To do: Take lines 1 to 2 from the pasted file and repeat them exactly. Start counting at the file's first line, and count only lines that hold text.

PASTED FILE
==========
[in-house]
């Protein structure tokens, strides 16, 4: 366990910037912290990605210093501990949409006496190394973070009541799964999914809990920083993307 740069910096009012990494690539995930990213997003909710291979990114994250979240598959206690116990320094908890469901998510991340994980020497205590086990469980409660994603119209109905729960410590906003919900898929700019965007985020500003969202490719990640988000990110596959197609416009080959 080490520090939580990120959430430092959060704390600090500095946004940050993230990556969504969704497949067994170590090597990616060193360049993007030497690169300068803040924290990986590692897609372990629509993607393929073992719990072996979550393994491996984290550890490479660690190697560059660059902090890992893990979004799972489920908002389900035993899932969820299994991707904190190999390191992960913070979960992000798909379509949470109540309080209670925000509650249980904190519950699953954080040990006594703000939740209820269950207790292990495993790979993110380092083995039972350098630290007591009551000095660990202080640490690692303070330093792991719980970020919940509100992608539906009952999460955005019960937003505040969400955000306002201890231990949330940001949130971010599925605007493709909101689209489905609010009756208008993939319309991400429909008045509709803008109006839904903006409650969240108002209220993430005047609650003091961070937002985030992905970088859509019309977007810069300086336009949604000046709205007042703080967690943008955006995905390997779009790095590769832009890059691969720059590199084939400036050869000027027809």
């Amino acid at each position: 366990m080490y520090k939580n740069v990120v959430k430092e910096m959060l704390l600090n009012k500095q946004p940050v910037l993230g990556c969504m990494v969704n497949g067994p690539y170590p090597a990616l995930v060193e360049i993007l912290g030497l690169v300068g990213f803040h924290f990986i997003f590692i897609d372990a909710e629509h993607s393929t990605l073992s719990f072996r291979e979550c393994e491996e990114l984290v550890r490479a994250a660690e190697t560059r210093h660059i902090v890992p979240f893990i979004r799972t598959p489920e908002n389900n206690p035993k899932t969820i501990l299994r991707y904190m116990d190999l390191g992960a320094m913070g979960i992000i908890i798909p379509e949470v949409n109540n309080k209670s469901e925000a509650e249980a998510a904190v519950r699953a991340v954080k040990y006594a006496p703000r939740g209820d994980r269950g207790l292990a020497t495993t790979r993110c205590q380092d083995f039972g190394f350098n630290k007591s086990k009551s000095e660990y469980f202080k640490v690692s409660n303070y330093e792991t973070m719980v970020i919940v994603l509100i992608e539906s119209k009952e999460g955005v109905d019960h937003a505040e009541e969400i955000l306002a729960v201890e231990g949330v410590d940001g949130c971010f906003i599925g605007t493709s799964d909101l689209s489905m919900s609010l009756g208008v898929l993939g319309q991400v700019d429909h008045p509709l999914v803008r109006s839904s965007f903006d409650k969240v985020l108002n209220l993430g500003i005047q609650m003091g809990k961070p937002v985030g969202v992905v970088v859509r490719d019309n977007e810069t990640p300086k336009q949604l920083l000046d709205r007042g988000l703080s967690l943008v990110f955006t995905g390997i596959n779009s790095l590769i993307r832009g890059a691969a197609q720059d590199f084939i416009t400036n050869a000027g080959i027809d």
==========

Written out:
[in-house]
């Protein structure tokens, strides 16, 4: 366990910037912290990605210093501990949409006496190394973070009541799964999914809990920083993307 740069910096009012990494690539995930990213997003909710291979990114994250979240598959206690116990320094908890469901998510991340994980020497205590086990469980409660994603119209109905729960410590906003919900898929700019965007985020500003969202490719990640988000990110596959197609416009080959 080490520090939580990120959430430092959060704390600090500095946004940050993230990556969504969704497949067994170590090597990616060193360049993007030497690169300068803040924290990986590692897609372990629509993607393929073992719990072996979550393994491996984290550890490479660690190697560059660059902090890992893990979004799972489920908002389900035993899932969820299994991707904190190999390191992960913070979960992000798909379509949470109540309080209670925000509650249980904190519950699953954080040990006594703000939740209820269950207790292990495993790979993110380092083995039972350098630290007591009551000095660990202080640490690692303070330093792991719980970020919940509100992608539906009952999460955005019960937003505040969400955000306002201890231990949330940001949130971010599925605007493709909101689209489905609010009756208008993939319309991400429909008045509709803008109006839904903006409650969240108002209220993430005047609650003091961070937002985030992905970088859509019309977007810069300086336009949604000046709205007042703080967690943008955006995905390997779009790095590769832009890059691969720059590199084939400036050869000027027809």